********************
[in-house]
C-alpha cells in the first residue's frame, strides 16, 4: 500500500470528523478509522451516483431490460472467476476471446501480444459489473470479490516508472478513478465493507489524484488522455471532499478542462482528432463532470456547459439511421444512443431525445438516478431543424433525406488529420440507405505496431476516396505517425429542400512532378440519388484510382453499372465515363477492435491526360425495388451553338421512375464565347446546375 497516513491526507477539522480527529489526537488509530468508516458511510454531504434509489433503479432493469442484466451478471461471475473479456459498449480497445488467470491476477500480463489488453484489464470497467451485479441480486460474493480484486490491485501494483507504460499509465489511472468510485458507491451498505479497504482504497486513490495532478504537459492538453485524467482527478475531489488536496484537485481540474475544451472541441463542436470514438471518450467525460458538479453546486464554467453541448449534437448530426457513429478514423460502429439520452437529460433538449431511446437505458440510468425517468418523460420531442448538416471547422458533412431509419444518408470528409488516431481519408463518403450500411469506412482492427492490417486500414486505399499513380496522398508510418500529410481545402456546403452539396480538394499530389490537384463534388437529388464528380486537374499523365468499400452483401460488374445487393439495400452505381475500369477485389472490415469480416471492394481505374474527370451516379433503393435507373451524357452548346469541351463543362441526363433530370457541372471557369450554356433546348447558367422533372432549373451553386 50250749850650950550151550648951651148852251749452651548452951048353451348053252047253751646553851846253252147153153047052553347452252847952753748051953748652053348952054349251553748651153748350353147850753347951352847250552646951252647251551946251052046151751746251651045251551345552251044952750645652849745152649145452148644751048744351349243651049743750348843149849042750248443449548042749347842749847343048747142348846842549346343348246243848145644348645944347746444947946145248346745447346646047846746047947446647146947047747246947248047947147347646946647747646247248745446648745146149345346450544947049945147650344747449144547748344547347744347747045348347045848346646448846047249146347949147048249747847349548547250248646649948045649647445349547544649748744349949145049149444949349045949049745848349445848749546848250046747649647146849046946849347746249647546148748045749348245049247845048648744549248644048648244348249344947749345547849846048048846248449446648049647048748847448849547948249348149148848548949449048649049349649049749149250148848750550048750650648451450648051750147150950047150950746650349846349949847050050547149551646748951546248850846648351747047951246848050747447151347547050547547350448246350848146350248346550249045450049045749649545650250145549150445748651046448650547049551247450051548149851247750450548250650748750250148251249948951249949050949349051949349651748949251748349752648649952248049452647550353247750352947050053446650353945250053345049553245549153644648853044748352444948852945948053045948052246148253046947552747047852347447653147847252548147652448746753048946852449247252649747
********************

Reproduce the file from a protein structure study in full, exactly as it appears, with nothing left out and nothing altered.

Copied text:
[in-house]
C-alpha cells in the first residue's frame, strides 16, 4: 500500500470528523478509522451516483431490460472467476476471446501480444459489473470479490516508472478513478465493507489524484488522455471532499478542462482528432463532470456547459439511421444512443431525445438516478431543424433525406488529420440507405505496431476516396505517425429542400512532378440519388484510382453499372465515363477492435491526360425495388451553338421512375464565347446546375 497516513491526507477539522480527529489526537488509530468508516458511510454531504434509489433503479432493469442484466451478471461471475473479456459498449480497445488467470491476477500480463489488453484489464470497467451485479441480486460474493480484486490491485501494483507504460499509465489511472468510485458507491451498505479497504482504497486513490495532478504537459492538453485524467482527478475531489488536496484537485481540474475544451472541441463542436470514438471518450467525460458538479453546486464554467453541448449534437448530426457513429478514423460502429439520452437529460433538449431511446437505458440510468425517468418523460420531442448538416471547422458533412431509419444518408470528409488516431481519408463518403450500411469506412482492427492490417486500414486505399499513380496522398508510418500529410481545402456546403452539396480538394499530389490537384463534388437529388464528380486537374499523365468499400452483401460488374445487393439495400452505381475500369477485389472490415469480416471492394481505374474527370451516379433503393435507373451524357452548346469541351463543362441526363433530370457541372471557369450554356433546348447558367422533372432549373451553386 50250749850650950550151550648951651148852251749452651548452951048353451348053252047253751646553851846253252147153153047052553347452252847952753748051953748652053348952054349251553748651153748350353147850753347951352847250552646951252647251551946251052046151751746251651045251551345552251044952750645652849745152649145452148644751048744351349243651049743750348843149849042750248443449548042749347842749847343048747142348846842549346343348246243848145644348645944347746444947946145248346745447346646047846746047947446647146947047747246947248047947147347646946647747646247248745446648745146149345346450544947049945147650344747449144547748344547347744347747045348347045848346646448846047249146347949147048249747847349548547250248646649948045649647445349547544649748744349949145049149444949349045949049745848349445848749546848250046747649647146849046946849347746249647546148748045749348245049247845048648744549248644048648244348249344947749345547849846048048846248449446648049647048748847448849547948249348149148848548949449048649049349649049749149250148848750550048750650648451450648051750147150950047150950746650349846349949847050050547149551646748951546248850846648351747047951246848050747447151347547050547547350448246350848146350248346550249045450049045749649545650250145549150445748651046448650547049551247450051548149851247750450548250650748750250148251249948951249949050949349051949349651748949251748349752648649952248049452647550353247750352947050053446650353945250053345049553245549153644648853044748352444948852945948053045948052246148253046947552747047852347447653147847252548147652448746753048946852449247252649747